Soundtrack Information

THX 1138

THX 1138

Film Score Monthly (FSM Vol. 6, No. 4)

Release Date: 2003

Conducted by Lalo Schifrin

Format: CD

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Track Listing

1. Logo 0:08
2. Main Title / What's Wrong? 3:13
3. Room Tone / Primitive Dance 1:45
4. Be Happy / LUH / Society Montage 5:05
5. Be Happy Again (Jingle of the Future) 0:56
6. Source #1 5:17
7. Loneliness Sequence 1:27
8. SEN / Monks / LUH Reprise 2:43
9. You Have Nowhere to Go 1:10
10. Torture Sequence / Prison Talk Sequence 3:41
11. Love Dream / The Awakening 1:46
12. First Escape 3:01
13. Source #3 3:33
14. Second Escape 1:14
15. Source #4 /Third Escape / Morgue Sequence / The Temple / Disruption / LUH's Death 8:29
16. Source #2 3:16
17. The Hologram 0:54
18. First Chase / Foot Chase / St. Matthew Passion (End Credits) 7:40
  Total Album Time: 55:18

Audio Samples

Review

by Glenn McClanan
on August 30th, 2003
[2 / 5]

THX 1138 is a boldly experimental but ultimately unsatisfying science fiction film from pre-Star Wars director George Lucas.  This stark vision of the future has a variety of cool ideas but it is so inaccessible that the strength of the ideas is diminished.  The bold score by Lalo Schifrin has some interesting elements, but does not quite draw us in to the story.

Set in an oppressive futuristic society, THX 1138 tells the story of three citizens, THX 1138, LUH 3417, and SEN 5241 attempting to escape from the society located beneath the surface of the Earth. The society has outlawed sex, with drugs used to control the people's minds. THX 1138 stops taking the drugs, and gets female LUH 3417 pregnant. They are both thrown in jail where they meet SEN 5241 and plan their escape to the surface of the planet.  This is a stark, dystopian story that desperately needs to be made more accessible, but Lucas' uncompromising execution ignores that.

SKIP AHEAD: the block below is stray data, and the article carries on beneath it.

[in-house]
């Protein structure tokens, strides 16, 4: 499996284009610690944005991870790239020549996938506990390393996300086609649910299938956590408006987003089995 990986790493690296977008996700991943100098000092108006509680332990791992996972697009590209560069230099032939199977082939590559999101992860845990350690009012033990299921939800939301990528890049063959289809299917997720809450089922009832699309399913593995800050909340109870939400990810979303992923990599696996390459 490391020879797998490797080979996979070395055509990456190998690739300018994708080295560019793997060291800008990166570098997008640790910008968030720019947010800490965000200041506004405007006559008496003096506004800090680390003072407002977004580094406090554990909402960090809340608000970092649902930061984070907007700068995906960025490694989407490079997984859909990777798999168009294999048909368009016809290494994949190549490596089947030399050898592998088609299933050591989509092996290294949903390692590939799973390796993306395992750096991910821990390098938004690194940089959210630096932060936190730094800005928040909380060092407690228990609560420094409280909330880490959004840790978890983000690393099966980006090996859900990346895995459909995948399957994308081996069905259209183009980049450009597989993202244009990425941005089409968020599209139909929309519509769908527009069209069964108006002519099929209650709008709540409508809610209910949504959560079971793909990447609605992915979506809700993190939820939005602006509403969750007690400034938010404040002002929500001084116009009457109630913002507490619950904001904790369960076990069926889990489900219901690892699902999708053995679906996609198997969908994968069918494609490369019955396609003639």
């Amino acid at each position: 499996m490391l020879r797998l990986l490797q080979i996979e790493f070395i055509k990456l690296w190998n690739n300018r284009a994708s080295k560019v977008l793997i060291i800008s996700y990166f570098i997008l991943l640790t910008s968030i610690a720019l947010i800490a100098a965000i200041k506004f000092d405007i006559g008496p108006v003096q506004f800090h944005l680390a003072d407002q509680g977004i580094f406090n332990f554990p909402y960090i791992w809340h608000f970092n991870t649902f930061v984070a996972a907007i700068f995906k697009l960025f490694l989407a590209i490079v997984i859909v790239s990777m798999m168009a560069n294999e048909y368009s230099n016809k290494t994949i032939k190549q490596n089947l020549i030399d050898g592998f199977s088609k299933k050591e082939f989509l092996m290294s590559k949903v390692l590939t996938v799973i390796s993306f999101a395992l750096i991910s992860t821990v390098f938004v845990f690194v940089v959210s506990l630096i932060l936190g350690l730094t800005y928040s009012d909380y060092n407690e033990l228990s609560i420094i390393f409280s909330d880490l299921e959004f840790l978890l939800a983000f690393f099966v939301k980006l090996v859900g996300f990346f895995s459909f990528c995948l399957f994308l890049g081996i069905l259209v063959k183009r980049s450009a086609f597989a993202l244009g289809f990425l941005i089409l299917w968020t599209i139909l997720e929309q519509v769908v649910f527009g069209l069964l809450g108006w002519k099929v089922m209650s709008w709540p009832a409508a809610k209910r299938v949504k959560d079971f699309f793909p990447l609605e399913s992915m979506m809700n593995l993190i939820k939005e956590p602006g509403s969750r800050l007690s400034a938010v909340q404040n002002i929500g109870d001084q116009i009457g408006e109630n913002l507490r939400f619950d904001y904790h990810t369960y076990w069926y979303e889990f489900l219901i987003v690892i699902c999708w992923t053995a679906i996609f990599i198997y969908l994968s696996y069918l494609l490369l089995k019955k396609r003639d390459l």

The soundtrack provides a variety of musical styles, from choral to dissonant classical to kitschy ad music to jazz pieces, which work well for individual scenes.  We have a good sense of mood and atmosphere scene by scene.  Moreover, sometimes reminiscent of 2001: A Space Odyssey, much of the classical work here is quite evocative and helps convey the brutal, inhumane world of the film. 

While the vast array of music styles allows Schifrin to address each scene's needs very specifically, what ultimately happens is that the film's soundtrack as a whole feels incoherent.  When one listens to the soundtrack in total, he or she will have no sense of the overall film.  There are so many styles and moods present that the soundtrack has no unity.  On top of that, given the darkness of the material, this music is not particularly entertaining, so even as individual pieces collectively are not much fun to listen to.

In conclusion, though there are some interesting individual pieces, the THX 1138 soundtrack is too disjointed and incoherent to be considered a success.  Only the most diehard fan of the film would find this CD; otherwise, like the film, this CD is too inaccessible and difficult to be recommended.


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